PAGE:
In this first-in-human, dose-escalation study, MLN8054 was given orally for 7, 14, or 21 days followed by a 14-day treatment-free period. Escalating cohorts of 3–6 patients with advanced solid tumors were treated until DLT was seen in ≥2 patients in a cohort. Serial blood samples were collected for pharmacokinetics and skin biopsies were collected for pharmacodynamics.
Results
Sixty-one patients received 5, 10, 20, 30 or 40 mg once daily for 7 days; 25, 35, 45 or 55 mg/day in four divided doses (QID) for 7 days; or 55, 60, 70 or 80 mg/day plus methylphenidate or modafinil with daytime doses (QID/M) for 7–21 days. DLTs of reversible grade 3 benzodiazepine-like effects defined the estimated MTD of 60 mg QID/M for 14 days. MLN8054 was absorbed rapidly, exposure was dose-proportional, and terminal half-life was 30-40 hours. Three patients had stable disease for >6 cycles.
Conclusions
MLN8054 dosing for up to 14 days of a 28-day cycle was feasible. Reversible somnolence was dose limiting and prevented achievement of plasma concentrations predicted necessary for target modulation. A recommended dose for investigation in phase 2 trials was not established. A second-generation Aurora A kinase inhibitor is in development.
doi:10.1007/s00280-010-1377-y
PMCID: PMC3026871  PMID: 20607239
MLN8054; Aurora A kinase; dose-limiting toxicity; pharmacokinetics; pharmacodynamics
3.  Neural Stem Cell– and Schwann Cell–Loaded Biodegradable Polymer Scaffolds Support Axonal Regeneration in the Transected Spinal Cord 
Tissue Engineering. Part A  2009;15(7):1797-1805.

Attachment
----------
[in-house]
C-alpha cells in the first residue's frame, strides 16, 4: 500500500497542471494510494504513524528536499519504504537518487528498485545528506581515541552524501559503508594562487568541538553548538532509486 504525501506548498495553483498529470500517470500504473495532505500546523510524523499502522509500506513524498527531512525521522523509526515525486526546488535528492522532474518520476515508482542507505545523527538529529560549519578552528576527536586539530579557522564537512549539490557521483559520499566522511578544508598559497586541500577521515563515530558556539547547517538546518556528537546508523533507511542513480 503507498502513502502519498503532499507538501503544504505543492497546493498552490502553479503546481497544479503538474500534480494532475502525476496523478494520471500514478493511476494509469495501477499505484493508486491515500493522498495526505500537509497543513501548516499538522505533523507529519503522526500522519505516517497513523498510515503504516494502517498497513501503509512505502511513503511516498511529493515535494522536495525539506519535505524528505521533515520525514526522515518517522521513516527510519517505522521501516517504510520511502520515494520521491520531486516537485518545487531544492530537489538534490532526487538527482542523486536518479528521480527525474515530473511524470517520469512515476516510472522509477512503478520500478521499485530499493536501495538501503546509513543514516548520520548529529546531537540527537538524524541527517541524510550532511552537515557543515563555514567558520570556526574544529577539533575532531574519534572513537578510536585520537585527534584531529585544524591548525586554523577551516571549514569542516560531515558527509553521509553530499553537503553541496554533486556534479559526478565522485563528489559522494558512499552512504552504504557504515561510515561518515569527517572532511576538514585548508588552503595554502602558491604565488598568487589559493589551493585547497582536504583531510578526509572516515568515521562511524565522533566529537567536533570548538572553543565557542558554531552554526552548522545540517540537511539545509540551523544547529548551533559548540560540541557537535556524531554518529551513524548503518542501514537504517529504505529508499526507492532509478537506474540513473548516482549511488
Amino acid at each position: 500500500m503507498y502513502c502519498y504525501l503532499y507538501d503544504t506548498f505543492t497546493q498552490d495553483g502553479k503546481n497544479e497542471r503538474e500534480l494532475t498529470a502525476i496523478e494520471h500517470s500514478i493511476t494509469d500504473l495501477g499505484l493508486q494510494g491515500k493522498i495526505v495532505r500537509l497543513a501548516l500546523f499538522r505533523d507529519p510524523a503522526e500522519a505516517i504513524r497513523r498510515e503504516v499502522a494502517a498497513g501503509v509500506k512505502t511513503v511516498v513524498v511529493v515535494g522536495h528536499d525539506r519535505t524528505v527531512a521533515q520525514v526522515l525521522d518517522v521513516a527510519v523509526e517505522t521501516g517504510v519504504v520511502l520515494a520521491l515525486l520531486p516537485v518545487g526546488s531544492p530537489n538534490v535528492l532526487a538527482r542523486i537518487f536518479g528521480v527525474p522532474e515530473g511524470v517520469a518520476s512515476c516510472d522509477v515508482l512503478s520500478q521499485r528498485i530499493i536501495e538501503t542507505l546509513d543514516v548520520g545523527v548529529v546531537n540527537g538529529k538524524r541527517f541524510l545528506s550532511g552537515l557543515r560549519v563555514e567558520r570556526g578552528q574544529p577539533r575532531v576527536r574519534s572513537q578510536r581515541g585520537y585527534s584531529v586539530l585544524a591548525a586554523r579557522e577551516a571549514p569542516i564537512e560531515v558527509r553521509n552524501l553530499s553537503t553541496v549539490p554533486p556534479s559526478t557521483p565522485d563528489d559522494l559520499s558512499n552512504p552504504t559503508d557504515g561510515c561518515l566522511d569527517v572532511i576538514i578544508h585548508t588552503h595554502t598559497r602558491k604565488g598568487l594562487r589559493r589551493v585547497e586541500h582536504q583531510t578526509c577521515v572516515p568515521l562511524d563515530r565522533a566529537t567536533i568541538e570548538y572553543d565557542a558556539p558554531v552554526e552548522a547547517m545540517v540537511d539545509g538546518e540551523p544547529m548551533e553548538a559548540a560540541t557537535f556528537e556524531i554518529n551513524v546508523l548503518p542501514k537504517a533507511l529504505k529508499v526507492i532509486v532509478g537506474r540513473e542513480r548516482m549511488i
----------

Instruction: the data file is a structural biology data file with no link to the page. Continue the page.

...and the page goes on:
Biodegradable polymer scaffolds provide an excellent approach to quantifying critical factors necessary for restoration of function after a transection spinal cord injury. Neural stem cells (NSCs) and Schwann cells (SCs) support axonal regeneration. This study examines the compatibility of NSCs and SCs with the poly-lactic-co-glycolic acid polymer scaffold and quantitatively assesses their potential to promote regeneration after a spinal cord transection injury in rats. NSCs were cultured as neurospheres and characterized by immunostaining for nestin (NSCs), glial fibrillary acidic protein (GFAP) (astrocytes), βIII-tubulin (immature neurons), oligodendrocyte-4 (immature oligodendrocytes), and myelin oligodendrocyte (mature oligodendrocytes), while SCs were characterized by immunostaining for S-100. Rats with transection injuries received scaffold implants containing NSCs (n = 17), SCs (n = 17), and no cells (control) (n = 8). The degree of axonal regeneration was determined by counting neurofilament-stained axons through the scaffold channels 1 month after transplantation. Serial sectioning through the scaffold channels in NSC- and SC-treated groups revealed the presence of nestin, neurofilament, S-100, and βIII tubulin–positive cells. GFAP-positive cells were only seen at the spinal cord–scaffold border. There were significantly more axons in the NSC- and SC- treated groups compared to the control group. In conclusion, biodegradable scaffolds with aligned columns seeded with NSCs or SCs facilitate regeneration across the transected spinal cord. Further, these multichannel biodegradable polymer scaffolds effectively serve as platforms for quantitative analysis of axonal regeneration.